Contract Work

Friday, October 11, 2013

Learning to Code: 3 Pieces of Advice

Getting started is tough. There are loads of resources out there to learn how to code but the most difficult part is figuring out what to do, when. I'll be periodically posting my advice on the best path... this isn't the path that I took necessarily, but the one I wish I had looking back on all the tutorials I accomplished, things I did, and meetups I went to. First, a few pieces of advice.

1. If you really want to learn to code, you need to do something almost every day.
I started to learn to code not because I thought I would want to do it as a career, but because I was founding a startup and knew I could make better business decisions if I had a basic understanding of the technology being used. As a founder, I had to weigh what I spent my time on and simply couldn't be coding every day. As a result, I set aside Rails Girls Tuesdays and Thursdays to code and make all tech-related decisions. My progress was very very slow during this time. I would lose momentum, forget where I was at in a tutorial, and it just took longer for things to sink in. For the last few months, I have been coding every day and every night. I've tripled my amount of knowledge in a very short period of time.

2. Set goals.
Setting goals is important in anything.... learning how to cook, changing careers, advancing in a current career, etc. Setting goals keeps you accountable and motivated because you are constantly checking in on if you're accomplishing what you set out to do. I'm a list-maker and a goal setter so I'm very comfortable with this. My advice is to set small goals. For example, if I was using Thursdays to code, I would sit down on Wednesday and say tomorrow, these are the things I want to accomplish. Now that I am coding full-time, I set new goals every 4 weeks and have them written in a place I look often so that I am always reminded about what I set for myself.

3. Get involved in the community.
No one can learn to code completely on their own. There are points when you'll get stuck. There will be times where you need someone to explain something in a way a book or tutorial can't quite get you to understand. If you're not careful, you'll go through the motions of a tutorial "do this. Next do that." without fully understanding what is going on. When I first started attending meetups, I hardly understood anything. I was lucky if I wasn't lost after the first five minutes of whatever 45 minute presentation was going on. Sometimes I was fascinated, sometimes I was really bored, but I was there. I was listening to words and phrases. I wrote down phrases or names of things that seemed important to look up later, and I got to know people who would help me out a lot as I learned more. Going to meetups can be intimidating... people make jokes you pretend to understand, there are usually very few women in attendance, and most of the time is spent with you thinking silently "geez, I really wish I knew what the heck they are talking about!" but the best thing to do is to keep going because gradually, I started to understand more and more, was less shy about asking questions, and understood the jokes being made.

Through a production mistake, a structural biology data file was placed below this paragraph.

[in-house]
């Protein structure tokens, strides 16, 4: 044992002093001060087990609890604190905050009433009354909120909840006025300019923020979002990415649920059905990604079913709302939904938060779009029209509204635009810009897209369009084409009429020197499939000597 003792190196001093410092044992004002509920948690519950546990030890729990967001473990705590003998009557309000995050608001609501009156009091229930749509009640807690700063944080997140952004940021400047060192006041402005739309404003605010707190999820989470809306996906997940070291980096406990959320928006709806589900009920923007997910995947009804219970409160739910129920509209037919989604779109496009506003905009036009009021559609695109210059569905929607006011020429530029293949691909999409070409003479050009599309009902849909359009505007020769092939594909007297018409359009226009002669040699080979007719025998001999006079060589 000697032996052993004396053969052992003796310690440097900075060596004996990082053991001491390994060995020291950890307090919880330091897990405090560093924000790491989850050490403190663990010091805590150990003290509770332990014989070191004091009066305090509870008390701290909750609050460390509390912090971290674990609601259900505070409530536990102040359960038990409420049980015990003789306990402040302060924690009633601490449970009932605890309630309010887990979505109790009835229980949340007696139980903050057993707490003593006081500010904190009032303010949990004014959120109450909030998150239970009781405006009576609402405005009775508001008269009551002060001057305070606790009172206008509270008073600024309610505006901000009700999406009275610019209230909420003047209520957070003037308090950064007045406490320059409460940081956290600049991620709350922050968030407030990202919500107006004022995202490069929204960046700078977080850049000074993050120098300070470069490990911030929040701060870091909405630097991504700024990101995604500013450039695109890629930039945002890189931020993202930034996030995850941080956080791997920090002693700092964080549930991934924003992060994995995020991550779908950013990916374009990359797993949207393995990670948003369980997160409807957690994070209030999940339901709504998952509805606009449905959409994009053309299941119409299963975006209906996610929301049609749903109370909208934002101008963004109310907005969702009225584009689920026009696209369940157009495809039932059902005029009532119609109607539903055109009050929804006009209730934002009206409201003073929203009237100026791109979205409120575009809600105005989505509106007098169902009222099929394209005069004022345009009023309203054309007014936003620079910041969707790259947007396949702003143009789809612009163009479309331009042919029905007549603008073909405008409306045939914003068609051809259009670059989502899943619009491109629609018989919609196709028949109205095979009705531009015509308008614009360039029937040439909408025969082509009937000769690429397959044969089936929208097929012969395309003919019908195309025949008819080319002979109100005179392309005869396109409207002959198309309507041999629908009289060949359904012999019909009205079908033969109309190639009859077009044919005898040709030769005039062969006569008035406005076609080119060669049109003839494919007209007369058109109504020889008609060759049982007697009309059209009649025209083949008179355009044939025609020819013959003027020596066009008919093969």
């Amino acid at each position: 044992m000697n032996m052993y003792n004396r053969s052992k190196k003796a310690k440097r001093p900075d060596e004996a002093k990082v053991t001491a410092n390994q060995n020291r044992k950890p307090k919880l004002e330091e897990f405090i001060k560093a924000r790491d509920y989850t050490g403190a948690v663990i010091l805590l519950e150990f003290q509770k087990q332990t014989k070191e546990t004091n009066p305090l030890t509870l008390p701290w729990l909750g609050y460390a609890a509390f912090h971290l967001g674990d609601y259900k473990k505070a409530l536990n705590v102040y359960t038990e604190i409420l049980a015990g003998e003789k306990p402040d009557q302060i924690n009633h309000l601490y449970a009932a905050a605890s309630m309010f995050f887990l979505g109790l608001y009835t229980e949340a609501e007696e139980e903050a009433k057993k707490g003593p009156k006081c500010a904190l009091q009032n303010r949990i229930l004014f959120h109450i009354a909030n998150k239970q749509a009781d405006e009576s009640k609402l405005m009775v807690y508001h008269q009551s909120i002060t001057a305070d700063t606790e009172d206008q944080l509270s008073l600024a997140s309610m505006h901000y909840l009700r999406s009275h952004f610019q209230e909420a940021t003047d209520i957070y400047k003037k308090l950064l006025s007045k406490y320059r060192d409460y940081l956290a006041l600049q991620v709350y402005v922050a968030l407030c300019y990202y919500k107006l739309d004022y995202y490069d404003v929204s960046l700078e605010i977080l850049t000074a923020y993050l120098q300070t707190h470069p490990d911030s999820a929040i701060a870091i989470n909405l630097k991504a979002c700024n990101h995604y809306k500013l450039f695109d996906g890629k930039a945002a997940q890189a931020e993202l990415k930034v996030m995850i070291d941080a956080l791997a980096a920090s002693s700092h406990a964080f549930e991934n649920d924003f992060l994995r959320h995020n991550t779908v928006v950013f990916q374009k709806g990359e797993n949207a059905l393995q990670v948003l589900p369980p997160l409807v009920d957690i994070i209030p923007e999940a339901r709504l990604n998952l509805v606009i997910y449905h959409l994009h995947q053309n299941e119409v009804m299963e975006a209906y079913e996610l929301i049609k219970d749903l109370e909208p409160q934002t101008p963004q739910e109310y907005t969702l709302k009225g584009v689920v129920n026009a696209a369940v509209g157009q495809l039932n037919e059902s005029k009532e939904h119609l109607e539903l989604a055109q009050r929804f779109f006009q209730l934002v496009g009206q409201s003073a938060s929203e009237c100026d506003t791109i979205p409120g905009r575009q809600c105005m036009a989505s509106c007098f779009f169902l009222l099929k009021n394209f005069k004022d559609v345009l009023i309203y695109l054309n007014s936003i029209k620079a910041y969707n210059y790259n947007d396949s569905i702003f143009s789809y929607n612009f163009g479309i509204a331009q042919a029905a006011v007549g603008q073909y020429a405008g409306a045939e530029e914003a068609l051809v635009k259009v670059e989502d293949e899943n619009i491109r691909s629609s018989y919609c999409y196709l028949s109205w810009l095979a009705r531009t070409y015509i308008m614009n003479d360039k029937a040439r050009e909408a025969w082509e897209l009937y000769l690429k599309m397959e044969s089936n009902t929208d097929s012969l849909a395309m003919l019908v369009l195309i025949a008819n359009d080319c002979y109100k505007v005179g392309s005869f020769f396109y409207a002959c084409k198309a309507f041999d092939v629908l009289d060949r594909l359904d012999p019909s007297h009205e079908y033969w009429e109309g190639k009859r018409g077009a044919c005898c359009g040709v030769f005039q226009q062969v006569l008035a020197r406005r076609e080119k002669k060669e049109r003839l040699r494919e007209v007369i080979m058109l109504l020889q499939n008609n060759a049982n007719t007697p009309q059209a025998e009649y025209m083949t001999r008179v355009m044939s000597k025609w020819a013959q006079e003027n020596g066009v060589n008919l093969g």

Now, for step 1. I LOVED the way I started... I started by attending a Rails Girls workshop in DC. If you can, start by attending longer workshop (a day if possible). There are a lot of different opportunities and they are all great. Check out Rails Girls, Rails Bridge, and if one of those isn't happening in your area, try to find a women's tech meetup... they might know the resources available. There was a lot I didn't understand, but I think attending a workshop makes other steps a lot less scary.

1 comment:

  1. I think all three points are fantastic advice. As someone who made a career change to being a developer, I can say that you're absolutely on the right path.

    One thing that has become vital to helping me learn is the old fashioned timer. Some days it's tough to come home from a long day of work and concentrate on code. I created a time goal of 20 hours a week of pure concentration on code. No checking the news or Twitter or whatever, just head down on learning with the timer on. This goal setting device has kept me on task and accountable.

    The other key for me, just as you found, is the community. Humans a pretty social animals and it's amazing to see the change in the amount you learn on your own vs. with other like-minded people. Meetups and pair programming are absolutely vital to the learning process. I can only learn so much sitting in a quiet room alone.

    One thing that I would add to your list, for a developer with a little experience under her belt, is to teach. I've found teaching to be really important in my own path to learning a subject. There's something about having to explain something out loud to someone else that really makes a subject sink into your mind in a different way. If you haven't had the opportunity to teach yet, I absolutely recommend it.

    Although I'm not a Ruby developer, I completely understand where you're at on your journey and wish you the best of luck. You're certainly on the right path and it sounds like you have a thriving community in DC to learn from. The first day you get paid to write code is quite an amazing feeling.